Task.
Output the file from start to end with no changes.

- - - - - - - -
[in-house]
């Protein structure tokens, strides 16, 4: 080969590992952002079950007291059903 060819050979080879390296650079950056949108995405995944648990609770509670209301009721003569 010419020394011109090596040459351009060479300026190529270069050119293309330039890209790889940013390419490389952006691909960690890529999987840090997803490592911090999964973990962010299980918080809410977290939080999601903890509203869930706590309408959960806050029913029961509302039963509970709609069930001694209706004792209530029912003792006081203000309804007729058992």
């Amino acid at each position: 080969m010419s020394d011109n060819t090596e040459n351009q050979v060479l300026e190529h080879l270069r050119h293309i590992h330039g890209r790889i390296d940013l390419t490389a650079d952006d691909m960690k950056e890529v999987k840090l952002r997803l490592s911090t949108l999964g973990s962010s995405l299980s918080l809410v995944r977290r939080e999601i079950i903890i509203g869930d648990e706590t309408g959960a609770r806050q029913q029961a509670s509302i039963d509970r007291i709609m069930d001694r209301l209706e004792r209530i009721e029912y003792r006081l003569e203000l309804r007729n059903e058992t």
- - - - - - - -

[in-house]
């Protein structure tokens, strides 16, 4: 080969590992952002079950007291059903 060819050979080879390296650079950056949108995405995944648990609770509670209301009721003569 010419020394011109090596040459351009060479300026190529270069050119293309330039890209790889940013390419490389952006691909960690890529999987840090997803490592911090999964973990962010299980918080809410977290939080999601903890509203869930706590309408959960806050029913029961509302039963509970709609069930001694209706004792209530029912003792006081203000309804007729058992």
């Amino acid at each position: 080969m010419s020394d011109n060819t090596e040459n351009q050979v060479l300026e190529h080879l270069r050119h293309i590992h330039g890209r790889i390296d940013l390419t490389a650079d952006d691909m960690k950056e890529v999987k840090l952002r997803l490592s911090t949108l999964g973990s962010s995405l299980s918080l809410v995944r977290r939080e999601i079950i903890i509203g869930d648990e706590t309408g959960a609770r806050q029913q029961a509670s509302i039963d509970r007291i709609m069930d001694r209301l209706e004792r209530i009721e029912y003792r006081l003569e203000l309804r007729n059903e058992t």